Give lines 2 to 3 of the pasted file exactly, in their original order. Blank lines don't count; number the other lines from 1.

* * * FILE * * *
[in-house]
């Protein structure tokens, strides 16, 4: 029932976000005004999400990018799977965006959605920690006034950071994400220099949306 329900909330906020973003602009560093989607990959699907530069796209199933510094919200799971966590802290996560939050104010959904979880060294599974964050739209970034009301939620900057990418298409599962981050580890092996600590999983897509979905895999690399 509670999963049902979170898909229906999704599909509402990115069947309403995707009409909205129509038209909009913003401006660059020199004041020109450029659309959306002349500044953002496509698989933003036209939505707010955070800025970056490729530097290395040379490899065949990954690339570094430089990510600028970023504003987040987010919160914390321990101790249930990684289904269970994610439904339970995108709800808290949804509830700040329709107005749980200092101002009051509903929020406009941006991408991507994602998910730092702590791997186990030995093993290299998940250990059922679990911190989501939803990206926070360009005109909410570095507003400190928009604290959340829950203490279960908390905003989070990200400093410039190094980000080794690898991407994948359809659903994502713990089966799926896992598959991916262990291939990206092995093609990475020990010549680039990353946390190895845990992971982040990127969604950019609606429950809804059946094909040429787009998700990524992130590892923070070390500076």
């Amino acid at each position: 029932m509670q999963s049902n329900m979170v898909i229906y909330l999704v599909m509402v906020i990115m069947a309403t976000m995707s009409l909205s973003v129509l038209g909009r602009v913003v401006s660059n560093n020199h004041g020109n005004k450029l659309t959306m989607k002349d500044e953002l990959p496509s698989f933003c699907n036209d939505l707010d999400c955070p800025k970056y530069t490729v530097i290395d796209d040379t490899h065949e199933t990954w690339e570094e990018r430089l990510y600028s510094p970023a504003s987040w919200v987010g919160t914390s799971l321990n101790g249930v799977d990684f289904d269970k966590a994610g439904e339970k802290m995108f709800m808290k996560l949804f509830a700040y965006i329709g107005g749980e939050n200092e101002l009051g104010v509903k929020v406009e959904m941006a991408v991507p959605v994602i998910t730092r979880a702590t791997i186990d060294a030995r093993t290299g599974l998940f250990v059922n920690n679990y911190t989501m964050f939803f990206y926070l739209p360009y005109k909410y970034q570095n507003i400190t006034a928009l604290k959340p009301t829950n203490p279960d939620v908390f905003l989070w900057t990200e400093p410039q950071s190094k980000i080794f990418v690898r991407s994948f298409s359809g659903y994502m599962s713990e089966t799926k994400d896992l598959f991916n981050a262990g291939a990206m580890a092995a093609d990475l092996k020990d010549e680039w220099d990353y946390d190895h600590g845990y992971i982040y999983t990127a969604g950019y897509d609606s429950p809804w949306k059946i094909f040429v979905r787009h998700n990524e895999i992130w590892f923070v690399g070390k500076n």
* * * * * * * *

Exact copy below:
């Protein structure tokens, strides 16, 4: 029932976000005004999400990018799977965006959605920690006034950071994400220099949306 329900909330906020973003602009560093989607990959699907530069796209199933510094919200799971966590802290996560939050104010959904979880060294599974964050739209970034009301939620900057990418298409599962981050580890092996600590999983897509979905895999690399 509670999963049902979170898909229906999704599909509402990115069947309403995707009409909205129509038209909009913003401006660059020199004041020109450029659309959306002349500044953002496509698989933003036209939505707010955070800025970056490729530097290395040379490899065949990954690339570094430089990510600028970023504003987040987010919160914390321990101790249930990684289904269970994610439904339970995108709800808290949804509830700040329709107005749980200092101002009051509903929020406009941006991408991507994602998910730092702590791997186990030995093993290299998940250990059922679990911190989501939803990206926070360009005109909410570095507003400190928009604290959340829950203490279960908390905003989070990200400093410039190094980000080794690898991407994948359809659903994502713990089966799926896992598959991916262990291939990206092995093609990475020990010549680039990353946390190895845990992971982040990127969604950019609606429950809804059946094909040429787009998700990524992130590892923070070390500076």
């Amino acid at each position: 029932m509670q999963s049902n329900m979170v898909i229906y909330l999704v599909m509402v906020i990115m069947a309403t976000m995707s009409l909205s973003v129509l038209g909009r602009v913003v401006s660059n560093n020199h004041g020109n005004k450029l659309t959306m989607k002349d500044e953002l990959p496509s698989f933003c699907n036209d939505l707010d999400c955070p800025k970056y530069t490729v530097i290395d796209d040379t490899h065949e199933t990954w690339e570094e990018r430089l990510y600028s510094p970023a504003s987040w919200v987010g919160t914390s799971l321990n101790g249930v799977d990684f289904d269970k966590a994610g439904e339970k802290m995108f709800m808290k996560l949804f509830a700040y965006i329709g107005g749980e939050n200092e101002l009051g104010v509903k929020v406009e959904m941006a991408v991507p959605v994602i998910t730092r979880a702590t791997i186990d060294a030995r093993t290299g599974l998940f250990v059922n920690n679990y911190t989501m964050f939803f990206y926070l739209p360009y005109k909410y970034q570095n507003i400190t006034a928009l604290k959340p009301t829950n203490p279960d939620v908390f905003l989070w900057t990200e400093p410039q950071s190094k980000i080794f990418v690898r991407s994948f298409s359809g659903y994502m599962s713990e089966t799926k994400d896992l598959f991916n981050a262990g291939a990206m580890a092995a093609d990475l092996k020990d010549e680039w220099d990353y946390d190895h600590g845990y992971i982040y999983t990127a969604g950019y897509d609606s429950p809804w949306k059946i094909f040429v979905r787009h998700n990524e895999i992130w590892f923070v690399g070390k500076n």